It wasn’t all that long ago that Audi brought out the B7 RS4 with its snarling 414bhp V8. Fast forward a few years to 2016, and the German firm released an RS3 saloon coming within 20bhp of that output using three fewer cylinders and a 1.7-litre drop in displacement.
In the meantime, D-segment super saloons haven’t stood still either. All the major ones are now in the ‘500 club’, with the Mercedes-AMG C63, BMW M3 Competition and the Alfa Romeo Giulia Quadrifoglio all developing exactly the same power figure - 503bhp. But is that strictly necessary? Having brought the latest RS3 saloon back to the UK following its duties on a launch event in Munich (in case you’re wondering why that big UK sticker is slapped on the boot), we thought we’d get it together with ‘our’ Giulia Q longtermer to find out.
Although it’s one class down from the Giulia, an A3 saloon is only 15cm shorter, meaning the RS3 feels no more compact. The interior isn’t necessarily any better or worse than the Alfa Romeo’s - both cars have some less-than-plush material choices, although the Audi cabin has superior build quality. The Italian claws in back with its lovely physical dials and gigantic column-mounted shifters (compared to some nasty little plastic tabs in the RS3) giving us a dead heat.
Before long, there’s only one piece of interior trim in the Audi I want to prod - the start button. Waking up the warble-tastic inline-five and its 1-2-4-5-3 firing order Audi loves to talk about, we’re off. With 395bhp the 2.5 is well over 100bhp under the Alfa’s V6, and its 369lb ft torque figure lags some 74lb ft behind. But the deficit never feels as big as that.
There are three reasons for this. Firstly, the Alfa needs to be revved to extract its full potential, with peak power not arriving until 6500rpm. In the Audi, that mark is nearly 1000rpm earlier. So, unless you’re properly on it in the Giulia, you’re missing out on the full berries, even if you are experiencing all the torque - that’s there from 2500rpm, only just after the RS3.
Secondly, you need to find an appropriate time and place to deploy that figure, and the third big factor here is the all-wheel drive system. It’s the reason the RS3’s 0-62mph time of 3.8 seconds is actually a tenth quicker than the Giulia Q’s, and the reason why you can be confident all 395 of those brake horsepowers will be deployed whenever you fancy. The Giulia on the other hand struggles for traction even in the dry.
What’s particularly frustrating, and as we noted in our Alfa Giulia Quadrifoglio vs BMW M3 xDrive twin test, is the lack of an ‘ESP sport’ mode. Instead, you can either leave everything on and contend with the electronic stuff frustratingly holding the engine back in the first few gears, or switch everything completely off in ‘Race’ mode.
No such issue for the RS3, in which you can bin the stability control entirely in the knowledge that the all-wheel drive system has your back. Powering the front axles too doesn’t completely erase the fun, though, with the new torque splitter device allowing for a lot more movement from the rear than experienced in previous RS3s.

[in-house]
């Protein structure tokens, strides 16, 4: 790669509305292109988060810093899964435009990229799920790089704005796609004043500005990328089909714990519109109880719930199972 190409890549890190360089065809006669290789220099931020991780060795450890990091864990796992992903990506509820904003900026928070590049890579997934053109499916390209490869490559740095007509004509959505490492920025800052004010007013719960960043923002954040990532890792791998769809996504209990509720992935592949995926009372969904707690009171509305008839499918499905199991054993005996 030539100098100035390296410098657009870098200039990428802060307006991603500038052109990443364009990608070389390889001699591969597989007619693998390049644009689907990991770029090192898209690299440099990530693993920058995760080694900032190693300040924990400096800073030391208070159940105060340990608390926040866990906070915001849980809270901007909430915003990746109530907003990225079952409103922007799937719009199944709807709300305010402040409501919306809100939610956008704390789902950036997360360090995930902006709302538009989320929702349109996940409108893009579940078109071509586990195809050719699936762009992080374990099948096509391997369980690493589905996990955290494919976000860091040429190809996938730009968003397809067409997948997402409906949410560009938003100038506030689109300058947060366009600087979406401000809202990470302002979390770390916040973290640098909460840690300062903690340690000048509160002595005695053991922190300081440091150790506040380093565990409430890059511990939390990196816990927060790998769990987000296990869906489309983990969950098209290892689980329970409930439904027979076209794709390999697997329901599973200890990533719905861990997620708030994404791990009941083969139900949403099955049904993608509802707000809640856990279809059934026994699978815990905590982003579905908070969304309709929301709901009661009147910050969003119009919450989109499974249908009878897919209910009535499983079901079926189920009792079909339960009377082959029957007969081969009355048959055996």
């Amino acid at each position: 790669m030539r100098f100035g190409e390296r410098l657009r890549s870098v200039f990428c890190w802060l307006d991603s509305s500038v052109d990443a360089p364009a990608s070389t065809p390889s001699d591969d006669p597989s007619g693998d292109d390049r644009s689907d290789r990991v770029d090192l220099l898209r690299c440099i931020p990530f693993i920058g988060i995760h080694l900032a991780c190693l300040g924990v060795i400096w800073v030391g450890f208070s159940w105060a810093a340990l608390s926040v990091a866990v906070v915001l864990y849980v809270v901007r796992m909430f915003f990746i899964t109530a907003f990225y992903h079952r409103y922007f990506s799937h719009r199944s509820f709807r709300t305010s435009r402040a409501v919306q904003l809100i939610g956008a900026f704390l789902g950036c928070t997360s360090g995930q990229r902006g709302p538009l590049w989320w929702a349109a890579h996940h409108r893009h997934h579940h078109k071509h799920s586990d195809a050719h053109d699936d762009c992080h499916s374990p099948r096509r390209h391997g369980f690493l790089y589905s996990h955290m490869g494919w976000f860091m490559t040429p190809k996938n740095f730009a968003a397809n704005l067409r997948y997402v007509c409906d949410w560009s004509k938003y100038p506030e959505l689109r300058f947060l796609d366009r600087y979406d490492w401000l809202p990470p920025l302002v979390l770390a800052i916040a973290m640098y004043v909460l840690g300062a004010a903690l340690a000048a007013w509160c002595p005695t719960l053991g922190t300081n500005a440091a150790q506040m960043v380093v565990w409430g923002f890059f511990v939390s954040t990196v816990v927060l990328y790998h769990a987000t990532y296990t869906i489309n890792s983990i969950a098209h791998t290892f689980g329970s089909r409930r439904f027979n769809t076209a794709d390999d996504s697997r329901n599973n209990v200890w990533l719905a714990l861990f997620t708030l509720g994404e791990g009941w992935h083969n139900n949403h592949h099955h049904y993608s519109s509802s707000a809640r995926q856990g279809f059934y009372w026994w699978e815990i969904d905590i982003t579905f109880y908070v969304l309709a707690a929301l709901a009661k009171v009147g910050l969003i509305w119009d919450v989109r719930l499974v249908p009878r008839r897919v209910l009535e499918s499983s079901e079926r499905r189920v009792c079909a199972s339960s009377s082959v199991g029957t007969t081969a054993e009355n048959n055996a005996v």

Switching to the Alfa, it only takes a few corners to recognise what this car does better in terms of the driving experience. The steering’s similarly numb, but considerably faster and more consistent than the variable-ratio rack in the Audi.
Plus, that rear-wheel drive attitude makes for a much pointier-feeling car in the bends. There’s just something right about the way the Giulia feels on a good road, even if the RS3 tends to cover ground faster and with greater ease.
The less accessible power output frustrates initially, but on those occasional moments the V6’s full anger is unleashed, there’s a noticeable increase in drama. Plus, it sounds better. There’s a naughty, raspy quality to the Giulia’s exhaust note, and as much as I love the offbeat burbly thing the RS3 has going on, the five-pot is noticeably more muted these days thanks to the inclusion of a petrol particulate filter.
Although the Giulia uses a conventional eight-speed automatic rather than a dual-clutch gearbox as in the RS3, there’s little between them in terms of shift time. The Alfa’s also much more aggressive when swapping cogs, with a noticeable thump in your back with every shift, accompanied by a fantastically obnoxious ‘fart’ from the quad exhaust. Joyous.
It’s this general sense of fun that the Audi can’t quite match, even if it’s a more entertaining, satisfying car to drive than its more one-dimensional predecessors. The Alfa is also a more exotic feeling thing, perhaps thanks to its Ferrari links - it was developed by the bloke behind the 458 Italia, and although never officially confirmed, its V6 is widely understood to be Maranello’s V8 minus some cylinders.
You get a more exotic price tag too, of course - in this configuration, ‘our’ Giulia Q is £76,445 (the MY20 version we were running initially had even more glitz and was £83,295), versus £61,460 for the RS3 in this spec. The latter is well-appointed in this Launch Edition guise and has only one option - Python Yellow paintwork.
These are quite different cars for different people. A straight-up comparison was never the point of all this - we’re merely hoping to answer that original question of ‘how much is too much’. The conclusion? Modern super saloons like the Giulia Quadrifoglio have indeed gone a little too far in terms of power.
It’s telling that the Alfa only very occasionally feels faster than the Audi. Yes, adding all-wheel drive - as BMW has done with the M3 - helps, but then you ended up with an extremely quick car that only allows for annoyingly brief applications of full throttle. On the times you can lay down the full 503bhp in the Giulia, it is magnificent. But as proven by the RS3, perhaps we’d all have been better off if things peaked with that 414bhp RS4.